The book reveals that although many of the authors and artists were trying to escape a Jewish milieu, you could take them out of the Jewish neighborhoods they grew up in, but you couldn’t take the Judaism out of their souls. “Captain America” was born in 1938, with a front cover depicting him smacking Adolph Hitler square on the jaw. This was a comic book reply to America’s isolationists and all through the Second World War, nearly one of five pieces of literature mailed to our fighting men in both “theatres” were comic books and graphic novels. In fact, Will Eisner spent the war years writing and illustrating graphic, how-to manuals for the armed forces to assist the Army in instructing barely literate recruits on how to operate and maintain military equipment.


So if you still have your old comic book collections up in the attic somewhere, take them down and look at them in a new light, as Rabbi Weinstein has done. They’re not only often rare and collectible (some valued at as much as a half million dollars each), but they contain Jewish concepts and storylines adapted directly from the Bible.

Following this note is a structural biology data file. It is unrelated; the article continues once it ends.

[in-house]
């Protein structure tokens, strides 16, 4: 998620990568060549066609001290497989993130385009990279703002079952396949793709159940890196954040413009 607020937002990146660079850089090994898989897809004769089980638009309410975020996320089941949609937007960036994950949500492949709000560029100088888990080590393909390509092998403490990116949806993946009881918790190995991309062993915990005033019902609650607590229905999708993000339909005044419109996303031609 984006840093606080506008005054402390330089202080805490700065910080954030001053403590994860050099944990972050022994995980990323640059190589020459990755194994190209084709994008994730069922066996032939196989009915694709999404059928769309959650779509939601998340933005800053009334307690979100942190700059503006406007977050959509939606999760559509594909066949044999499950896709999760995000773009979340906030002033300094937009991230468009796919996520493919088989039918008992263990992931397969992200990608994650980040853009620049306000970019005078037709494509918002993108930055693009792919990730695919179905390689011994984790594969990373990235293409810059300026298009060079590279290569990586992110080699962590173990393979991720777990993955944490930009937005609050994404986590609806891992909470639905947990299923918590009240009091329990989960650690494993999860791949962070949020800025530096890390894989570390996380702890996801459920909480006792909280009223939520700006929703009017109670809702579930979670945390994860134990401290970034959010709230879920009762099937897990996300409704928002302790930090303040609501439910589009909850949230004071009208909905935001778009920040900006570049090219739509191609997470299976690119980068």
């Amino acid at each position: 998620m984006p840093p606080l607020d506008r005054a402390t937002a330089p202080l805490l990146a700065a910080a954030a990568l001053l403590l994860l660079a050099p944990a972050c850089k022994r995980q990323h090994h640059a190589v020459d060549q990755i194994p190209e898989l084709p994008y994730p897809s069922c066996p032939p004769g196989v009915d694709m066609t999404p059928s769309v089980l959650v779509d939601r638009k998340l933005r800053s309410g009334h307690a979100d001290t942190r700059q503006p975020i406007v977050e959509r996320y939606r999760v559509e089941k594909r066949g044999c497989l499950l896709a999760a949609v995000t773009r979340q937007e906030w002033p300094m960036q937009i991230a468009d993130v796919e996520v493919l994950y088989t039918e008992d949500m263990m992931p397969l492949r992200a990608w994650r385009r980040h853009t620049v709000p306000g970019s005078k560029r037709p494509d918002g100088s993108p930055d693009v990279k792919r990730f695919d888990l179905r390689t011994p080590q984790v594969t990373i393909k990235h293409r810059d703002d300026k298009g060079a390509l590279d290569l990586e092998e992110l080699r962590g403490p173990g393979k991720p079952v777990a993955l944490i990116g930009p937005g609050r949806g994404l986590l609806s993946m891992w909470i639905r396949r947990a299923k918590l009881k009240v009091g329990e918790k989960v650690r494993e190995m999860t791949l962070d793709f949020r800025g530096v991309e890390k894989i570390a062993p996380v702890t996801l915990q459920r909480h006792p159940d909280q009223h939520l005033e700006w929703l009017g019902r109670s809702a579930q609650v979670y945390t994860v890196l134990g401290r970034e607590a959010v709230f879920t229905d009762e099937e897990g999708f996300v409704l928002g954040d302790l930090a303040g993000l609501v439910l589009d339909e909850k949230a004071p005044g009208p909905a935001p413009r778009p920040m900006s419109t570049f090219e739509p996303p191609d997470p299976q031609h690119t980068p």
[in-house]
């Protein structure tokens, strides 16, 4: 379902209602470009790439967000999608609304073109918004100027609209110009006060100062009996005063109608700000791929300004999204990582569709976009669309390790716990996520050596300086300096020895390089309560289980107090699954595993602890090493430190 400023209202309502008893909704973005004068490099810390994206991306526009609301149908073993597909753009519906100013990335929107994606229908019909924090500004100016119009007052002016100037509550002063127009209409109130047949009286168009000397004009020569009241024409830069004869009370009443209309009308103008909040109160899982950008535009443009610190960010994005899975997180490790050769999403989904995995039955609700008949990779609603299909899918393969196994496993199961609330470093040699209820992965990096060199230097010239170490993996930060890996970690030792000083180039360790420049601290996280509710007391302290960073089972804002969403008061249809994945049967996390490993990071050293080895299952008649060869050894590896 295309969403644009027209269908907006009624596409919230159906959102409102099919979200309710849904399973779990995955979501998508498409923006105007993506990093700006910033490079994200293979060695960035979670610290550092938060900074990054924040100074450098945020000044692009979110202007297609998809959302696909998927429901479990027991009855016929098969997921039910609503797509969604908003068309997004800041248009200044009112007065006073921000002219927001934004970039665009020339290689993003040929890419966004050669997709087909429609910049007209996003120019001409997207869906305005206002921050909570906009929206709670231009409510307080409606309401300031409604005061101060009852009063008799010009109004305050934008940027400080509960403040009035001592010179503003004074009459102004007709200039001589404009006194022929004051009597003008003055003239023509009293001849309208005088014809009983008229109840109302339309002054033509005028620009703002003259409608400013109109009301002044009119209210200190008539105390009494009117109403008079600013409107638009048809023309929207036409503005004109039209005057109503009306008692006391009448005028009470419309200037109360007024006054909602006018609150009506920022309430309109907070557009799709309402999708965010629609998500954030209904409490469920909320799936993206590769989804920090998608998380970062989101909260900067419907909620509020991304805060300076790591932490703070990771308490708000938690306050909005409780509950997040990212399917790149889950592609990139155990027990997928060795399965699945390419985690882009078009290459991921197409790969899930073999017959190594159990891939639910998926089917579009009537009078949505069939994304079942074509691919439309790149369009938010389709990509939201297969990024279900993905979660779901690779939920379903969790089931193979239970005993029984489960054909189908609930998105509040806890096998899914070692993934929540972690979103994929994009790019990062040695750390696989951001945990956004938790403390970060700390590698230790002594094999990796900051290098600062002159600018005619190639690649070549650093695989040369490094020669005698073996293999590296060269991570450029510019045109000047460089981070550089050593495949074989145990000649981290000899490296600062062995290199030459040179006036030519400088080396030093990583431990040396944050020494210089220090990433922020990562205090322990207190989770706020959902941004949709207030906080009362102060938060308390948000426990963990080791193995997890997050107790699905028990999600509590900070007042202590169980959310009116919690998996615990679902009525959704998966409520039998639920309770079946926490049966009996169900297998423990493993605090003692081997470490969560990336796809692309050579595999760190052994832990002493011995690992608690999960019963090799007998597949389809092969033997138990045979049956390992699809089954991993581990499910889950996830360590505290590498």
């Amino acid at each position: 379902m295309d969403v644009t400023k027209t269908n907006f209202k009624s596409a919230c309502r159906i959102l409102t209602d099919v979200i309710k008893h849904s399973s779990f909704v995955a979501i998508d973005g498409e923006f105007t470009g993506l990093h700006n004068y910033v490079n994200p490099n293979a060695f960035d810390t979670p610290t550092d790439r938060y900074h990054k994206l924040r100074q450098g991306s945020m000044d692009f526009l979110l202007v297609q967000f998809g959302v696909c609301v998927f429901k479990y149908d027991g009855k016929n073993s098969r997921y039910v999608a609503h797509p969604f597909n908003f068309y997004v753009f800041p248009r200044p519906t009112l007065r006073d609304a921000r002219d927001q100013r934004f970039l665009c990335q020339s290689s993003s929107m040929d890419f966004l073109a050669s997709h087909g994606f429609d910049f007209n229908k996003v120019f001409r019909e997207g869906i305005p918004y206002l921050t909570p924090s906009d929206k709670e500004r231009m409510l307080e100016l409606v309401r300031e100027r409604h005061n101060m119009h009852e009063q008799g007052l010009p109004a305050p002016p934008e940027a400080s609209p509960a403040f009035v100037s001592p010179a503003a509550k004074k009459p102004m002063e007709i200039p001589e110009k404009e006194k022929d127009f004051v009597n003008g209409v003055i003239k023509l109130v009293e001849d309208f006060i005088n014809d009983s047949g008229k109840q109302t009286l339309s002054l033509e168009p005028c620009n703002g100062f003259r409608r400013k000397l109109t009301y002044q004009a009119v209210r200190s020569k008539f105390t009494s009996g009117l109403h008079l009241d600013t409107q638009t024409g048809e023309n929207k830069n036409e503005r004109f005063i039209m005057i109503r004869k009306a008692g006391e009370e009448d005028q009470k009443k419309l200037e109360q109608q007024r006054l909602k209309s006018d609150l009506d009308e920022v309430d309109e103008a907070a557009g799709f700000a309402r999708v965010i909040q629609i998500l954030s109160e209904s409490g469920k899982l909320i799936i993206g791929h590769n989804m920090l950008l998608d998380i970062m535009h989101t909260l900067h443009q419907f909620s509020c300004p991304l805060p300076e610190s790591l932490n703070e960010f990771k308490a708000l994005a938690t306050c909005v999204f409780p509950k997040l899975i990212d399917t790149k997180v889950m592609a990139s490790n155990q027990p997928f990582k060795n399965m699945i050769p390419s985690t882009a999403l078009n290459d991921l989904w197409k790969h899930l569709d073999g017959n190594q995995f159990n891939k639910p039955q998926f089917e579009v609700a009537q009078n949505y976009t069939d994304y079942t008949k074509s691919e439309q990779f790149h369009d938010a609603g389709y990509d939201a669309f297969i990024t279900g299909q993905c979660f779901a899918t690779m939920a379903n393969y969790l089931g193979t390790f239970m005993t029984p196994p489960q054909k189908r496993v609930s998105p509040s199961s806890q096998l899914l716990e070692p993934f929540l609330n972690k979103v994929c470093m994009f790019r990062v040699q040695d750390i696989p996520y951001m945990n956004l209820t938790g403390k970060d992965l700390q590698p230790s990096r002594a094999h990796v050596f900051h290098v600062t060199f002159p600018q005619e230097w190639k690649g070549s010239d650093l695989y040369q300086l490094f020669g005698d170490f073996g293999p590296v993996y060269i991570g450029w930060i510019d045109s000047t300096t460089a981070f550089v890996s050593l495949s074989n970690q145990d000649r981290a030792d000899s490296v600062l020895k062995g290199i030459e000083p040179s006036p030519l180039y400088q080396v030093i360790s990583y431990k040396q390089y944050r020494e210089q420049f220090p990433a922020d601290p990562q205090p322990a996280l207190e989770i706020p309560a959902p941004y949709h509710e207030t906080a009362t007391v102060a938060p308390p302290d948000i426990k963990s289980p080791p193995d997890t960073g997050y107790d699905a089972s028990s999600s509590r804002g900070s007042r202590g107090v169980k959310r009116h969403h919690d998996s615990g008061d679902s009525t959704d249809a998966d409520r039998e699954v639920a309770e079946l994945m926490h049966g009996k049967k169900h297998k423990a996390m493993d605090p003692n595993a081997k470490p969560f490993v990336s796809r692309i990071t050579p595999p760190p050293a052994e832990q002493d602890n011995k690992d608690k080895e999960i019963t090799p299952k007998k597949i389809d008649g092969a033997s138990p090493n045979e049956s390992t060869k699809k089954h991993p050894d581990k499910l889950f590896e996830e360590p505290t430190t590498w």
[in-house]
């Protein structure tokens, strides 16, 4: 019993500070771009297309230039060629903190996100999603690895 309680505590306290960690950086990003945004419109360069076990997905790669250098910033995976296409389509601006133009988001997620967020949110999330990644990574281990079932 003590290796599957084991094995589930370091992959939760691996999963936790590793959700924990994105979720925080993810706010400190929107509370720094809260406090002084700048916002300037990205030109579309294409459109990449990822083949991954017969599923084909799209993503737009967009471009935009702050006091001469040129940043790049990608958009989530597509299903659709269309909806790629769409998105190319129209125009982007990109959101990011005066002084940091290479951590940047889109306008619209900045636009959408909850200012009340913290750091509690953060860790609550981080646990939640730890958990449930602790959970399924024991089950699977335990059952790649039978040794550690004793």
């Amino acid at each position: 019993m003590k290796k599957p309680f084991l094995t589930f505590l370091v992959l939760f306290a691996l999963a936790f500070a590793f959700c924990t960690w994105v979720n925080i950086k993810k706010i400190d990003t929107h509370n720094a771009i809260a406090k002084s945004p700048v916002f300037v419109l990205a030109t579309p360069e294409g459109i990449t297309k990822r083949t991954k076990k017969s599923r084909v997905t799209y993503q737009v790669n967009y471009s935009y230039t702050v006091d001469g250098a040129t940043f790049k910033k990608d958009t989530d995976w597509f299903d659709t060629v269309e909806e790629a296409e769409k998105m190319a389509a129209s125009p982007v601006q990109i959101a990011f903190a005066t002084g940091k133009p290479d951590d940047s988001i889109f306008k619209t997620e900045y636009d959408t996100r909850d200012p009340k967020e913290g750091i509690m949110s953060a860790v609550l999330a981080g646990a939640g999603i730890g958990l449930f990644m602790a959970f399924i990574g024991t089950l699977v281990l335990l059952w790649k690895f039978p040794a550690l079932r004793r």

About the Author:


If you don't see your comment after publishing it, refresh the page.

Our comments section is intended for meaningful responses and debates in a civilized manner. We ask that you respect the fact that we are a religious Jewish website and avoid inappropriate language at all cost.

If you promote any foreign religions, gods or messiahs, lies about Israel, anti-Semitism, or advocate violence (except against terrorists), your permission to comment may be revoked.

No Responses to “Title: Up, Up, And Oy Vey! – How Jewish History, Culture And Values Shaped The Comic-Book Superhero”

Comments are closed.

Current Top Story
Senator Chuck Schumer (D-NY)
Pro-Israel Group: Tell Chuck Schumer Not to Cave [video]
Latest Sections Stories

Anna Henriques, who hopes to one day head back to Jamaica, says, “Rabbi Raskin must be willing to respect what exists in Jamaica. The way to the future is to gently bring in the traditions of the past and at the same time embrace the idiosyncrasies of the Jamaican people.”

Food-Talk---Eller-logo

The Silver Platter has it all: gorgeous photography, oodles of useful tips and, more importantly, incredible recipes that you will find yourself making again and again.

Respler-062615

It is very hard to build a healthy marriage when you do not have good role models.

My best book is one that hasn’t been published yet.

We tend to justify and idealize this division with pride attributing these tendencies as demonstrating a higher level of kedushah.

Everyone in the kehilla can get involved, she added, and mothers can network with each other.